o-Scaffolding,  10.44% of citations
o-Respiratory Protection,  7.82% of citations
o-General Safety and Health,  5.8% of citations
o-Records and Record Keeping,  5.47% of citations
o-Fire Protection,  5.33% of citations
o-Personal Protective Equipment, 5.03% of citations
o-Safety Training and Education, 3.99% of citations
o-Safety Belts, Lifelines, etc, 3.85% of citations
o-OSHA rights Poster,  2.66% of citations
o-Medical Services and First Aid,  1.75% of citations
o-Permit-Required Confined Spaces,  0.248% of citations (17 of 6854)
o-Asbestos,  0.1% (5 of 6854) of citations
2.4. The percentages show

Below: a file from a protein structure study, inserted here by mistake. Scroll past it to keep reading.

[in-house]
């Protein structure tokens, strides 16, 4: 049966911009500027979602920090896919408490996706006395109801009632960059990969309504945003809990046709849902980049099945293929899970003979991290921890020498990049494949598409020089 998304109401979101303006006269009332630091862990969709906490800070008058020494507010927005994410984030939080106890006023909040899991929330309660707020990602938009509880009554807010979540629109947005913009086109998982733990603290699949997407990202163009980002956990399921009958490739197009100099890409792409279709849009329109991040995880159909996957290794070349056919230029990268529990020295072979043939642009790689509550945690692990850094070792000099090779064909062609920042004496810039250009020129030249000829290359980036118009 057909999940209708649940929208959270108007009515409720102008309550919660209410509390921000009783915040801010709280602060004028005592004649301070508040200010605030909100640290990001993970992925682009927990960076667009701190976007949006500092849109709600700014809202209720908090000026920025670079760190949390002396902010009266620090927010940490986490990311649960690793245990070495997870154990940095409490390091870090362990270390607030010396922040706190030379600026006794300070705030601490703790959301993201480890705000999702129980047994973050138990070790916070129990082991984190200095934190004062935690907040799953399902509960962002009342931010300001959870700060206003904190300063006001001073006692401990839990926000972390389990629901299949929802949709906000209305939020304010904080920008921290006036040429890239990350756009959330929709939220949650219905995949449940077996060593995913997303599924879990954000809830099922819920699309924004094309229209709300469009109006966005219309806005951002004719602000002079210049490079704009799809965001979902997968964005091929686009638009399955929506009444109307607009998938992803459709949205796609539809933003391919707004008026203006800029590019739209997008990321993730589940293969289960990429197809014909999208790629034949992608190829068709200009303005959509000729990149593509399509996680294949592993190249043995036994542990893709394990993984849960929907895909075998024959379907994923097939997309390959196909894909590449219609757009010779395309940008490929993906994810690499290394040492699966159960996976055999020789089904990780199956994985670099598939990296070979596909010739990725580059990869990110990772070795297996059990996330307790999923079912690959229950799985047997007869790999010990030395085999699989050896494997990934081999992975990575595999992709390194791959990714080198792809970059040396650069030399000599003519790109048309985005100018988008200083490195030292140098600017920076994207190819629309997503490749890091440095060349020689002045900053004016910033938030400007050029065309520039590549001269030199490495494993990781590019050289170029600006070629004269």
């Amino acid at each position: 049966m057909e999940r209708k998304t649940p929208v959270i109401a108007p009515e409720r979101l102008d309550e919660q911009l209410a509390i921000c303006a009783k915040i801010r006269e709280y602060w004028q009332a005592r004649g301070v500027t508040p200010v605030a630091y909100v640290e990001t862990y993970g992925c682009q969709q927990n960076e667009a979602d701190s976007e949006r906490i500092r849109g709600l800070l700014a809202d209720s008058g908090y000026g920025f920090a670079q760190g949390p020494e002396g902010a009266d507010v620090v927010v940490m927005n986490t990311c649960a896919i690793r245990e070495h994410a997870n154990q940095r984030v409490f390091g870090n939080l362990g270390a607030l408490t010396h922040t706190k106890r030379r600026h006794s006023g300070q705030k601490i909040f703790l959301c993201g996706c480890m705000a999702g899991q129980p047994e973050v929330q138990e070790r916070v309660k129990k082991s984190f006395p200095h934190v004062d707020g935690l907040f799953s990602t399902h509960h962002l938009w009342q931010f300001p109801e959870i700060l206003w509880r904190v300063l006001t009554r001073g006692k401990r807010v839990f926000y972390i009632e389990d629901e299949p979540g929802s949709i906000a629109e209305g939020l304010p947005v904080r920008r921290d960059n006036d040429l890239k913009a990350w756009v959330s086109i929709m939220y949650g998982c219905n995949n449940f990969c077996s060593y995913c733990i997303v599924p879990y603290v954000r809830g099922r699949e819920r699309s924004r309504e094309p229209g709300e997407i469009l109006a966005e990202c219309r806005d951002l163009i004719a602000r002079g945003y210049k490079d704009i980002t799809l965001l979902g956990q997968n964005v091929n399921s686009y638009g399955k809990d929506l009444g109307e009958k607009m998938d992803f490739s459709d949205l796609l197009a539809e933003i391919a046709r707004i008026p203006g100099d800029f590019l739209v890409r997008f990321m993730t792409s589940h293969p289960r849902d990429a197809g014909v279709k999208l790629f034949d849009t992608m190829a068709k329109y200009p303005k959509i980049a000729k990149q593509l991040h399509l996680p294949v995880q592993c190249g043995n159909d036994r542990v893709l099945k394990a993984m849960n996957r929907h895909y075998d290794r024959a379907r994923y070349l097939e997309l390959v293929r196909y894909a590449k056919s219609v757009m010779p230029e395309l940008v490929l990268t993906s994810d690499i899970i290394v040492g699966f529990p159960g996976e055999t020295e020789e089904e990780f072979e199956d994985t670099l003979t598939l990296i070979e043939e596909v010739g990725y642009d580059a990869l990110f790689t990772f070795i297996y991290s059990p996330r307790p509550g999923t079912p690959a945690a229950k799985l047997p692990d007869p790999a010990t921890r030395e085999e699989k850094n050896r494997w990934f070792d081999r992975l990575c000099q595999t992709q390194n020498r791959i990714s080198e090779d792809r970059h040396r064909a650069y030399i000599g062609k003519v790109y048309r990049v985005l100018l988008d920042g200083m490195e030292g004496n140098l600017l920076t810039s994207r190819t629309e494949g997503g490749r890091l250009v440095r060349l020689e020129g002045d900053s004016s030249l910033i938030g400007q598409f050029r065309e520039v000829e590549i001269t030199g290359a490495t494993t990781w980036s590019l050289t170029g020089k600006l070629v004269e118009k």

1. The most likely areas that industry is likely to be deficient, and
  2. The results when certain areas are highly publicized, such as: lead, training and education, and asbestos
  3. Major Programmatic difficulties if your organization/museum ship has problems in areas that few others appear to have had problems.
  4. $5,000 OSHA penalty assessed for a willful, serious violation is a waste of a scarce resource, your funds. Over 50 employees, the fine increases to a minimum of $25,000. It is not clear if part-time employees and volunteers are included in the count.
  5. You pay the fine, and still have to pay to comply with the appropriate regulations.
2.5. Some Specifics

2.5.1. Oil

  1. Pollutant and hazardous waste
  2. Certificate of Financial Responsibility for Pollution Liability (33 CFR 130)
    1. Administered by U.S. Coast Guard
    2. Applicable to all waterborne craft 300 GRT and over navigating U.S. and international waters
    3. Permanently moored museum ships exempt, unless
      1. Transferring oil to or from ship
      2. To be moved in navigable waters